Sunday, April 29, 2007

what does it say about me...

... that I don't feel violated?

Two things invariably happen whenever someone hears about the robbery:
1. They relate their similar experience(s);
2. They commiserate with how horrible I must feel, how vulnerable I must be now, because they remember that they felt violated -- every single person.

Well, I don't feel violated. My house was broken into, some stuff was stolen. I'm disgusted that I let it happen.

We lost an entire afternoon and evening to police procedures, clean up (that was quick) and insuring that our financial data was secure. We've had to spend more time re-purchasing the things we lost. DH has made a major time investment by taking this opportunity to switch the way his company does its payroll, but that's coincidental.

I am not torturing myself wondering why this happened. Someone was obviously watching the house. It could have been someone from the painter's crew, or a friend of someone on the painter's crew. It could've been someone working on the new park down the street. It could've been random thugs. I don't know, and I don't care. The reason it happened is quite simple:

We were stupid.

How stupid were we? Let me list the ways:
1. We've had an ADT security system in this house since the day we moved in. I cannot recall the last time we regularly set the alarm when we were coming or going. Did you get that? We had an alarm system, but we didn't use it. (We use it religiously now.)

2. For the longest time -- right up until we had the house painted, as a matter of fact, we had an "ADT Security" sign in our front yard. It was recently destroyed (I'm unclear how that happened), and even though we had an extra in our garage, we never put it out. So -- no sign, and an un-armed security system, a great combination!

3. We have a huge (8'x12') sliding glass door to our backyard. It had a flimsy lock on it. There was no security bar.

So you see: we were stupid, because we didn't do the things we knew we should have been doing to protect ourselves.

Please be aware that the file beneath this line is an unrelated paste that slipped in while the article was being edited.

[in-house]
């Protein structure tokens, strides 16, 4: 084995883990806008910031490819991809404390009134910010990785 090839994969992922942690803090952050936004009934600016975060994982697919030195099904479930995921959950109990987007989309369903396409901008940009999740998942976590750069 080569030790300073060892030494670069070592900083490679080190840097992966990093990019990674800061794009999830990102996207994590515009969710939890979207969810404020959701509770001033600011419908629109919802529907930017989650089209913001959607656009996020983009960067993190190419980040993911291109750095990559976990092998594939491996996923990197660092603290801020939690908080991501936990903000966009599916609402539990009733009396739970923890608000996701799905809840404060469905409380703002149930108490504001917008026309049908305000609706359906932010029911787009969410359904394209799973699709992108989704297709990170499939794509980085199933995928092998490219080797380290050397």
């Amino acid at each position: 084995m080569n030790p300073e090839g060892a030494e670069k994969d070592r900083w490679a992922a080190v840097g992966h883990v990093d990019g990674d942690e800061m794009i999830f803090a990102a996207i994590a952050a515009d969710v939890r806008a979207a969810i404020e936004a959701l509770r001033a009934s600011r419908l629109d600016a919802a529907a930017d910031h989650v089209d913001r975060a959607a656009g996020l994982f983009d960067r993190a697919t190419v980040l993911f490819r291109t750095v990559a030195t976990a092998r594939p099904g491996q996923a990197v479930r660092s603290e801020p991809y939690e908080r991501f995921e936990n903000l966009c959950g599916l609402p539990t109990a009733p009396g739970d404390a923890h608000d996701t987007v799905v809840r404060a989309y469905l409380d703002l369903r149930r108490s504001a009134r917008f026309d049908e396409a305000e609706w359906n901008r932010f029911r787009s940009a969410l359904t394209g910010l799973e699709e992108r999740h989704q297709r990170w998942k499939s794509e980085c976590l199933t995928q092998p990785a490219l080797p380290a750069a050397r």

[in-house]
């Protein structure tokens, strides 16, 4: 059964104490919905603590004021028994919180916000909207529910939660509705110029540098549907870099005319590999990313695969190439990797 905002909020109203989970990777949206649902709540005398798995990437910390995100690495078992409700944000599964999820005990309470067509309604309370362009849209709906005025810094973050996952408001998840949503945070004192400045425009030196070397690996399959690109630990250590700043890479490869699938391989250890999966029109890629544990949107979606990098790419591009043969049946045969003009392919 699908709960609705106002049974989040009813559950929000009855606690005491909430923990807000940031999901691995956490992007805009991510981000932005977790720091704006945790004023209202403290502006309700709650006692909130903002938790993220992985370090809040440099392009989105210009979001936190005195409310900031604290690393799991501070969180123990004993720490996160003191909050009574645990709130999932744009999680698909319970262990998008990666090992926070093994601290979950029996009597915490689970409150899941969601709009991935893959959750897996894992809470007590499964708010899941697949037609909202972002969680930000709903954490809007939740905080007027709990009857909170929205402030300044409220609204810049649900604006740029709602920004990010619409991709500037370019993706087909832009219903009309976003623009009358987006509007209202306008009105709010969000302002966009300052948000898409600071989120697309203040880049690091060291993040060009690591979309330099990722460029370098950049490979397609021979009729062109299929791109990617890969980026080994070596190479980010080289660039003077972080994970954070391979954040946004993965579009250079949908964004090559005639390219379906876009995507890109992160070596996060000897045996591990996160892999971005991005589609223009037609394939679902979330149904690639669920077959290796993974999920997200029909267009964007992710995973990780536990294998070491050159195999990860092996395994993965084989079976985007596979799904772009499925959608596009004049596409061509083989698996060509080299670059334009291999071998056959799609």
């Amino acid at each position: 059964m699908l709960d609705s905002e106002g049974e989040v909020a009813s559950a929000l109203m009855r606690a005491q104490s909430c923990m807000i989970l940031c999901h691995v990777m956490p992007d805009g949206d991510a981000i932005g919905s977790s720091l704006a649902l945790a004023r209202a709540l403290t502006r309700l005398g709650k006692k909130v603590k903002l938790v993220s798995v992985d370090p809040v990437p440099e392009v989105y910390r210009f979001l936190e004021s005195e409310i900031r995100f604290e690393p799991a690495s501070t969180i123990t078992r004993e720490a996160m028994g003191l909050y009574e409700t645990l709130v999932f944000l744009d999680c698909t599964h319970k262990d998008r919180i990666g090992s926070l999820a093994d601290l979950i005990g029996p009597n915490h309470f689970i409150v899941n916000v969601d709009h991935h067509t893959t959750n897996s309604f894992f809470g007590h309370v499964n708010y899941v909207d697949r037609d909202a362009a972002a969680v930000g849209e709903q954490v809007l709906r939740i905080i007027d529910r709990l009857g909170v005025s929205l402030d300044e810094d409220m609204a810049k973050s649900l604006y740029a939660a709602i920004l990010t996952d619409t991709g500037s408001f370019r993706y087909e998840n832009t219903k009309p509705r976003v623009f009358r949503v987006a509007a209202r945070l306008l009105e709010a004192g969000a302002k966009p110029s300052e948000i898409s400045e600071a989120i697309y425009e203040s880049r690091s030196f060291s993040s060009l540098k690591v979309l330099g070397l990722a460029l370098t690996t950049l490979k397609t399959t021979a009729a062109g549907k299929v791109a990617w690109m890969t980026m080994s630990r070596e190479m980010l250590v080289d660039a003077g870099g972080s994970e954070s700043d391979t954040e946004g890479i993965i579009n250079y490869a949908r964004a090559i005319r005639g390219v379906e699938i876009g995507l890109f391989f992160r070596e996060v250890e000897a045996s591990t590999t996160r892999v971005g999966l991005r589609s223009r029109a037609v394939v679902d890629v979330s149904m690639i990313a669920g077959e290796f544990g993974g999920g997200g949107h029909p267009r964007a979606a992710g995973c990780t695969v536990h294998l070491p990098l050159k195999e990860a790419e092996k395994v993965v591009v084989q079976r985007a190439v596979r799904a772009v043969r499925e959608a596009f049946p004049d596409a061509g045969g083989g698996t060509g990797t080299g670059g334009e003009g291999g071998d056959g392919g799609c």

That explains why I'm annoyed with myself -- if you're going to be la-di-da and naive, the world will come along with a corrective eventually. As correctives go, this one was really not that bad. I'm bummed about the loss of my digital photos, but it's not the end of the world.

The reason I don't feel violated is because I know this attack was not personal. I, personally, was not attacked. My house was robbed. Sadly, I have a lot of experience with this type of thing.

When I was 9, my parents built a house on Cape Cod. We used it for weekends and vacations, and I can't tell you the number of times that house was broken into. Apparently, breaking and entering was an accepted way to pass the time in the off-season months. They would drink the liquor, scrounge for food, and take whatever cash they could find. I had my piggy bank stolen at least once. One time, my brother and his wife wanted to use the house for a week's vacation, and got there to find that every single window had been broken.

The summer I turned 13, we moved into that house year-round. One day I was coming home from school, alone -- Dad was still working up in Boston, and mom was out with my brother (I think), and I put my key in the lock and pushed it in, but before I could turn it, the door opened. I knew something was up, and walked in (stupidly, but I was clueless) saying, "Hello?" I heard footsteps downstairs and then the back door (also downstairs) slamming shut.

Mom got home shortly thereafter and figured out that I had surprised whoever it was by showing up. They must have figured the house was empty since there weren't any cars out front. I know my mom was freaked out by the "what ifs", but I don't remember being freaked out then -- I was entirely too sheltered, and had no idea what could've happened to me. Seriously, I couldn't figure out why my mother was so upset.

(My mom has an ADT system, too.)

Later I found out who broke all the windows and I was really upset -- kids I knew from school, not well, but still. This was months (if not years) after the fact, so there wasn't anything to be done about it. I still remember the horrible feeling in the pit of my stomach, and Lynn's voice saying, "Well, they didn't know it was your house," as if that made it OK. Idiots.

After your house has been vandalized -- repeatedly -- you realize that it's not personal. You take stock of what's missing, you clean up the mess, you move on. There are bad people in the world, or, if you prefer, people who do bad things to others. Sometimes you may be at the receiving end of such a bad thing. There are things you can do to minimize that risk, but even doing everything you can, there's no guarantee that bad things aren't going to happen to you some day.

I don't feel fearful, but I am more cautious now. I set the alarm. I look the house over as we approach. These are things I should've been doing all along, but this is a nice neighborhood, and we have a very low crime rate around here (obviously not low enough...) Both DH and I fell into a state of complacency.

You can't be complacent about who or what you love. As I said before, sooner or later, the world will come along with a corrective, and we got ours. Lesson learned, no psychological violation required.

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